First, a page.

Similar to journalists, accountants are at risk of this software being continually updated and evolving to take over more and more of their jobs until they have nothing left to work on. Businesses will begin to switch from outsourcing their accounts to a whole different company in favour of a specific internal program which they can tailor to their own needs and desires.

shop assistant

Shop Assistant

If stand-up comedians are to be believed, automated supermarket checkouts are the work of the devil himself – and if you currently work in a large store, they may well be taking your job. Despite our moaning about items not being properly in the bagging area, self-service points are becoming ever more popular in supermarkets as customers become more familiar with them, and have even begun moving into other forms of retail as well.

But self-checkout terminals also save businesses money, as they don’t need to train up and pay human workers, and can often be quicker and more reliable in processing transactions, making less mistakes.

factory worker

Factory Worker

During the Industrial Revolution, factories were the lifeblood of the British nation, with hundreds of thousands of workers toiling away in all manner of industries in order to make this country great. However, terrible working conditions and appalling safety records soon meant that the development of better, more efficient factories became a key matter of concern for businesses, a trend which has continued on to today.

Automated machines or robots now perform many of the functions too difficult or dangerous for humans to perform, as they can operate in extreme temperatures for hours at a time. Humans are still needed to maintain and oversee these machines, but as the technology evolves and develops, it will surely only be a matter of time before many become self-aware and no longer need our help.



A revelation that may spark cause for celebration among many, the much-maligned telemarketers may be on their way out due to the increase of ‘robocall’ technology, which replaces the human salesperson with an automated voice. You may have experienced them already, and although they remain just as irritating as their human counterparts, automated callers can do their job 24 hours a day, and will never lose motivation or sound disinterested when you tell them they’re interrupting a quiet evening in.



Bank Worker

The continued growth in online and mobile money management is putting many traditional banking jobs at risk, with the number of mobile phone users using their devices for banking purposes set to double over the next few years to hit one billion by the end of 2017. A recent Accenture study also found that over a quarter of Britons would be comfortable using a ‘digital-only’ bank, with no need to visit a physical branch, as consumer habits change and people seek to have more direct and personal control over the money.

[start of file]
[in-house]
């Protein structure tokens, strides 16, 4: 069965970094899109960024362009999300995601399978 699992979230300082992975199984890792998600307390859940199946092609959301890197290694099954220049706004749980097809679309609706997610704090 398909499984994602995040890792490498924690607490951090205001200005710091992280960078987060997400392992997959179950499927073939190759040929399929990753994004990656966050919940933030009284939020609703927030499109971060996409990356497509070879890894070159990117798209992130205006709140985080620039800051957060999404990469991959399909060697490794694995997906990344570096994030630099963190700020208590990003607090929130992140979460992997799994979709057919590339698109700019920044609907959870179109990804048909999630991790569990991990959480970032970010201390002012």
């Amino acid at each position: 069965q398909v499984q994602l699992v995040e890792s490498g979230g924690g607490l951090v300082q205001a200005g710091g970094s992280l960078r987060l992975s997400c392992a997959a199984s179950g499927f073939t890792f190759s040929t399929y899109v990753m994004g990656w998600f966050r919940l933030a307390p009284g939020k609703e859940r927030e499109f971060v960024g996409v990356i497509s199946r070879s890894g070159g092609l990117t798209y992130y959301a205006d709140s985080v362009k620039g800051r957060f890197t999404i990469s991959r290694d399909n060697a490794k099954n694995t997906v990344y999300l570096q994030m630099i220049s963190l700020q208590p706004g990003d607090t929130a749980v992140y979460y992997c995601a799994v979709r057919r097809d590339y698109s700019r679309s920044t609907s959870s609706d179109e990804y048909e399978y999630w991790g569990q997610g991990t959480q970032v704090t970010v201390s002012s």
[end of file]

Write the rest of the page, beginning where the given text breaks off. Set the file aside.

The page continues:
Recent advances mean that along with simply paying for a purchase using NFC technology, mobile users can also arrange direct debits and make one-off payments to friends or businesses using their device. And following a recent trial by Barclays, customers will soon be able to pay in cheques just by taking a photo of them using so-called ‘digital imaging technology’, which will do away with one of the main reasons people have to go to their bank.

Alongside traditional ATMs, many banks also now have in-branch payment terminals, which allow customers to pay in cheques, arrange payments, and make withdrawals without having to speak to a worker, meaning the days of the bank teller could be numbered.



Admit it, when was the last time you wrote someone a proper letter? The growth of online instant messaging, Skype and social media all mean that it’s easier to stay in touch with people than ever before, as handwritten communication suffers the effect.

The UK Post Office reported a 4% fall in year-on-year revenue earlier this month, with several of its 11,500 branches across the company facing cuts or even closure in the face of this, with daily collections and deliveries also under threat. Ironically, online shopping has quickly become one of the Post Office’s major sources of revenue, as customers eagerly await purchases.

However, this rise could soon be under threat thanks to a range of deals and advances made by major retailers, with Amazon in particular seeking to gain a foothold in A to B delivery processes. The company gained massive attention earlier this year when it announced it would soon be trialling delivery via unmanned drone, but the commerce giant is also venturing into the world of food delivery, as well as launching a "Last Mile" service to take on the likes of UPS and DHL.



Finally, call up any major company helpline or switchboard today and it’s more than likely that you’ll run into a computerised voice. Many big businesses are calling in automated programs such as Virtual Receptionist or Davinci Live Receptionist to deal with the high volume of calls they receive, which is leading to many doing away with receptionists or operators.